The DJN gets schooled on immigration law by Ryan Israel, an attorney specializing in litigation and removal proceedings for immigrants in Metro Detroit.

via iStock

1. What inspired you to become an immigration attorney?

I always thought I was going to go to law school — I wasn’t 100% certain my freshman year, but I had a lot of lawyers in my family and probably my sophomore or junior year I planned on it. Before I applied to law school, I thought this was the type of law I wanted to practice because I wanted to help people from different countries and I spoke different languages. I thought it was a good way to merge those two concepts.

2. How did you become multilingual and which languages do you speak fluently?

Initially it was from reading books in Spanish or English and French and English, and then I wound up taking courses in high school and college. In undergrad I studied Italian and Spanish as my majors and I also did one class in Portuguese and one class in French. In high school I studied French, Spanish and Hebrew. I also did a semester in Russian in college. I am fluent in Spanish, Italian, French, Portuguese — and English! I use Spanish almost every day.

3. Tell us about your current job and your role there.

At George P. Mann and Associates, I mainly do the litigation of immigration, or removal proceedings, which is when the government tries to deport immigrants. I mainly do individual hearings and bond hearings. Bond hearings are when you try to get someone released from detentions, and individual hearings are when you’re arguing why someone shouldn’t be deported.

I’d say the most common cases I do are asylum cases and cancellation of removal, which are two forms of relief available for immigrants who meet certain eligibility requirements. Most of the clients I represent are from Central America, but I also represent a decent amount from the Middle East.

Courtesy of Ryan Israel

4. What are some recent changes in immigration laws and how does that impact your work?

The laws have been constantly changing. With a lot of these cases, people don’t know what the the law is, if that makes sense. There’s a lot of new litigation over changes being made. Unfortunately, most of the laws are anti-immigrant.

For example, a few a months ago, there was a case called Matter of Castro-Tum: Prosecutors used to be able to put case on hold for as long as they wanted, and the government could decide not to prosecute cases; recently, the attorney general made it so judges couldn’t shelf the case except in very particular circumstances. Tons of cases across the county had to be re-docketed, and that impacted a lot of people because when their cases were put on hold, they could pursue another form of relief — all of a sudden they had to go through their deportation proceedings.

Another big change that was made was called Matter of A-B, which had to do with Attorney General Jeff Sessions limiting the scope of asylum proceedings. He tried to limit asylum proceedings to women in domestic violence situation or being persecuted by gangs who are asylum-seekers. That decision has been up in litigation and many immigration practitioners are arguing against it. It appears that now courts are finding that decision doesn’t apply which is good for immigrants, but that decision caused a lot of chaos because a lot of judges believed that people who were domestically abused wouldn’t qualify for asylum. So that was a recent issue that is still being argued over right now.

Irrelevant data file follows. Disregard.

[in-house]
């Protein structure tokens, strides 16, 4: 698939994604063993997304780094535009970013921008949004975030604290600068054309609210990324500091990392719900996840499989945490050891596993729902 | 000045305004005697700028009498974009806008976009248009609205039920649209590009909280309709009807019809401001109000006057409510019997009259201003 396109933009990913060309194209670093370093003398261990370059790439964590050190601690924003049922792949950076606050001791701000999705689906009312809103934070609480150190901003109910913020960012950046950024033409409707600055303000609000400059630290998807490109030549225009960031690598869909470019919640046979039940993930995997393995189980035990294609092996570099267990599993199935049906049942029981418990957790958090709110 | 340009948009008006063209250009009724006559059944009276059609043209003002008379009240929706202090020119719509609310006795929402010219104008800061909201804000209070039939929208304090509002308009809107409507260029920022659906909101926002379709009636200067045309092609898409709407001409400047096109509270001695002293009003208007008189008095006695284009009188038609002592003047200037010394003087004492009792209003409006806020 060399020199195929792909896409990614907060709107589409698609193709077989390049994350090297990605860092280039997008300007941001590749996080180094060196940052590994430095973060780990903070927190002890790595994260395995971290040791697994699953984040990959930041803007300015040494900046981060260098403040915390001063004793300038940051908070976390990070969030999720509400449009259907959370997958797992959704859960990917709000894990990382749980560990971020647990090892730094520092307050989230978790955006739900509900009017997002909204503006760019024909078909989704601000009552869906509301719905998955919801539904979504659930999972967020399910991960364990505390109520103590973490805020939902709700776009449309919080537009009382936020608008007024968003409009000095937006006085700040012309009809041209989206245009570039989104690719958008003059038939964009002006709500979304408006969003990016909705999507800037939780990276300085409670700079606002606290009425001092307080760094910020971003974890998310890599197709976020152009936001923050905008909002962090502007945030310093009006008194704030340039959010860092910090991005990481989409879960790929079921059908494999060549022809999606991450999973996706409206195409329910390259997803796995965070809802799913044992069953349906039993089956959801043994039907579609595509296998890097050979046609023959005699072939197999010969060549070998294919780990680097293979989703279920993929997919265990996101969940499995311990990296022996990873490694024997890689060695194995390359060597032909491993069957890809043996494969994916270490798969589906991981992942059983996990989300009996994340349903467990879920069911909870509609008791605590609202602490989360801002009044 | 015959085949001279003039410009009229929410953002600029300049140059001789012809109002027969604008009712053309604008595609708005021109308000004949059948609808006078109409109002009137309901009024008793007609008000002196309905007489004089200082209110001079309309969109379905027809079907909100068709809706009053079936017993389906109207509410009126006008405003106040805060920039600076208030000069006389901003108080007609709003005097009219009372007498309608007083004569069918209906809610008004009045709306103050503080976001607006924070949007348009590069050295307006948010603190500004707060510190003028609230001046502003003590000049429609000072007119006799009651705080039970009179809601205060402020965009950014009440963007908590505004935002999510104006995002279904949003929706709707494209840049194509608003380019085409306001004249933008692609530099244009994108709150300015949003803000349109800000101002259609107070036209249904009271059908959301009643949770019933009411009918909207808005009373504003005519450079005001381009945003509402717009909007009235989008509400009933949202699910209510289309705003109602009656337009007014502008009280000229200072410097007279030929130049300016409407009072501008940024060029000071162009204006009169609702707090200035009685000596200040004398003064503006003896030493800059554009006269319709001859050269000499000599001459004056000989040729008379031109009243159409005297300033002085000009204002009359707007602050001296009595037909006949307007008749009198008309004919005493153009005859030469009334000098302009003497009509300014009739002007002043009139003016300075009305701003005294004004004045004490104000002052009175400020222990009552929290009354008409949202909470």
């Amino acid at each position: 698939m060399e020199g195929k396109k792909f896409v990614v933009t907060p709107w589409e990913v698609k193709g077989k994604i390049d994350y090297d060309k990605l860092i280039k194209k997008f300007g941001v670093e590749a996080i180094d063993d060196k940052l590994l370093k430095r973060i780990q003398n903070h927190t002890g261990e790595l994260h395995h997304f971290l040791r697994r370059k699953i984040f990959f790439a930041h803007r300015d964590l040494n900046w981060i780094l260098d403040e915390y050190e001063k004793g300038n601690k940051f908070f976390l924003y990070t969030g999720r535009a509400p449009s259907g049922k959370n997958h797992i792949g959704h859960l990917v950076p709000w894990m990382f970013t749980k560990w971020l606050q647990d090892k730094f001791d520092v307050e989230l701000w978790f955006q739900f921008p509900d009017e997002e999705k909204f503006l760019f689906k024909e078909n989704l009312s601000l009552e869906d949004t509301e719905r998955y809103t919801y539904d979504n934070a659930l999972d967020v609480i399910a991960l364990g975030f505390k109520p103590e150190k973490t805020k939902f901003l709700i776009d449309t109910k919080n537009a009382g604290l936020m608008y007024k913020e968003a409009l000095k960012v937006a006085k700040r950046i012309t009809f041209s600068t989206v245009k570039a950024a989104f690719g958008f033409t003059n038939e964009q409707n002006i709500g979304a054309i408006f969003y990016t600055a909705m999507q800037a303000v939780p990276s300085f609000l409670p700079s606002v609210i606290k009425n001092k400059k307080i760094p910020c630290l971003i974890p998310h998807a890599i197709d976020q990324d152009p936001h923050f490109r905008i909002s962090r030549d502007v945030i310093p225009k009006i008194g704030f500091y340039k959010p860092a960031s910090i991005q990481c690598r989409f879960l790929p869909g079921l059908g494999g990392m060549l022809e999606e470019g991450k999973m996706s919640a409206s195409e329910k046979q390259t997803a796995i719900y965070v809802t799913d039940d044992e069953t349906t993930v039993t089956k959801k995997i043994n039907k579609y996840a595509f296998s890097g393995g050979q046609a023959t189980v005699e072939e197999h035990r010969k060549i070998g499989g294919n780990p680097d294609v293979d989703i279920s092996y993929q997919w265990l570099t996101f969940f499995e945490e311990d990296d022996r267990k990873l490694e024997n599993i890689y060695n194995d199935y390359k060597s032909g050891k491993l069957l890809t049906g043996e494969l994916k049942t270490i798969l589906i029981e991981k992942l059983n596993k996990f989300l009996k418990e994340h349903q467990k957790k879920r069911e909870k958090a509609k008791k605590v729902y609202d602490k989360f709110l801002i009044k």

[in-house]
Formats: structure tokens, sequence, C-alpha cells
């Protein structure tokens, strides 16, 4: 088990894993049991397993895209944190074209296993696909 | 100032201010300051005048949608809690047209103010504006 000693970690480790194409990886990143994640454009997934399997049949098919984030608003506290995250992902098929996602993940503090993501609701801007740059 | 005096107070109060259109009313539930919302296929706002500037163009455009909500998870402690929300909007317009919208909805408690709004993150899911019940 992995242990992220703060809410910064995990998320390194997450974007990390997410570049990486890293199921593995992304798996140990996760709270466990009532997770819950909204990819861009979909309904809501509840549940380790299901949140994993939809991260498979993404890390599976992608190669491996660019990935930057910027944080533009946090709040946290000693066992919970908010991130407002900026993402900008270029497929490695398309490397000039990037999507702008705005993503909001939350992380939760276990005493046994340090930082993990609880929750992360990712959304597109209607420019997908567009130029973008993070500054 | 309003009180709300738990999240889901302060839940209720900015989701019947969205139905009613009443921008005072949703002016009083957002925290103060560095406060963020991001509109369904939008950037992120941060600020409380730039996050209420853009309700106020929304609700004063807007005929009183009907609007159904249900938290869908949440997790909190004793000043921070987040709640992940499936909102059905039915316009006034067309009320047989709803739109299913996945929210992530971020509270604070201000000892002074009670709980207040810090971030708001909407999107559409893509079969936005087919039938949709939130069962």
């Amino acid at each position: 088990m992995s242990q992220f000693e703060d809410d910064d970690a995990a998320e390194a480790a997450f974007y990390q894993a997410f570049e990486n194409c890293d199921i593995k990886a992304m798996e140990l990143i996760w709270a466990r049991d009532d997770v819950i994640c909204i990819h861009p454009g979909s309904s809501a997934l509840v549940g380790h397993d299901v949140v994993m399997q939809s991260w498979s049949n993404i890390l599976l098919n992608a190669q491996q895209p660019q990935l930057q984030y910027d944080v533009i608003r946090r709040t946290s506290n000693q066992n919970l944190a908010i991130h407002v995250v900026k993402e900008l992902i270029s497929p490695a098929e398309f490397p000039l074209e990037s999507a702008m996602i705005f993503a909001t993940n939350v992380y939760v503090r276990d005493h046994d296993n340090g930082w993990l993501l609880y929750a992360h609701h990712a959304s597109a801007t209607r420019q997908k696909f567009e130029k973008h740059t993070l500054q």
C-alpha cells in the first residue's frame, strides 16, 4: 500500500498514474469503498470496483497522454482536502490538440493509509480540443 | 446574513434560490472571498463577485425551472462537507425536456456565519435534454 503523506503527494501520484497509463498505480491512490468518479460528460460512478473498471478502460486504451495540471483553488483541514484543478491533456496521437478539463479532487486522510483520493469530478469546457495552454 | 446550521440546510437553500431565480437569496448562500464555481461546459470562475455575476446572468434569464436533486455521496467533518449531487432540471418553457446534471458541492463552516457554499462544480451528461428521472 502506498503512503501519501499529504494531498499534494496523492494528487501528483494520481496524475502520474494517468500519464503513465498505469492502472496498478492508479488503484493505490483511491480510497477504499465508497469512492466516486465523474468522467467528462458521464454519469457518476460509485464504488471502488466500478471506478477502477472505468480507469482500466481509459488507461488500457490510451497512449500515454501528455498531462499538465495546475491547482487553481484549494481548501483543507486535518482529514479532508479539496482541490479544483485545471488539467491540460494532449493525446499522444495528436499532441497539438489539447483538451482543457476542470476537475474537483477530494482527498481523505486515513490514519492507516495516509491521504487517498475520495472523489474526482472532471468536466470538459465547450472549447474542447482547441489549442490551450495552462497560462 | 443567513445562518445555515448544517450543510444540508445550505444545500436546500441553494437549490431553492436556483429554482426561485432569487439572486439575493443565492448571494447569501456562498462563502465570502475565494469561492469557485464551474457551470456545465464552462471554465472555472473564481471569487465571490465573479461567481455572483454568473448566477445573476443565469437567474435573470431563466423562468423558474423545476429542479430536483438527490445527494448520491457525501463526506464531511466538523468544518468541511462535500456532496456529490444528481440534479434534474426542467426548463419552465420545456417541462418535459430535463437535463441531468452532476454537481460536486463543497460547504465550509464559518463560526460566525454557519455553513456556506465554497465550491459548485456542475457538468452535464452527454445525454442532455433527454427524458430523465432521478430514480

5. What do you like most about your job?

Every day I go to court, I’m on the front line arguing for people who are just trying to survive. Often, I am the only voice for families who are living in constant fear of being ripped apart. It can be stressful carrying the weight of this information on your shoulders and knowing that you’re this family’s only defense. Many times you need to hold your ground, even when the system pushes against you. I find this line of work very rewarding because each win or argument that you make may be something that keeps a family together or that keeps someone from being killed or tortured.

I also enjoy meeting people from all over the world and just hearing their story and having the opportunity to fight for them. And each case you learn so much about the person and where they come from….you learn a lot about people, different cultures and I just enjoy doing whatever I can to help them.

6. If you could change one thing about immigration laws, what would it be? 

I would have congress re-address all laws and come up with a new set of laws that would better address the issues that have been arising. I think there should be a review of what the laws are in the Immigration and Nationality Act – it has pretty much been stagnant since 1996 and congress should review everything and perhaps decide what laws they maybe want to add on or change. I just feel there are a lot of issues that remain unaddressed.

7. You’ve always made time for involving yourself in the Jewish community. What have you been involved with lately?

I created Let’s Say Chai last year, which is a social Jewish outlet focusing on outdoor activities for young adults. I also went to quite a few of The Well’s events — those are good.

via Let's Say Chai Facebook

 

Ryan Israel, 29, lives in the Farmington Hills area. He attended the University of Michigan followed by law school at Michigan State University. He is an Associate Immigration Attorney specializing in litigation and removal proceedings for immigrants at George P. Mann and Associates. In his free time, he enjoys skiing, traveling and working out.

 

 

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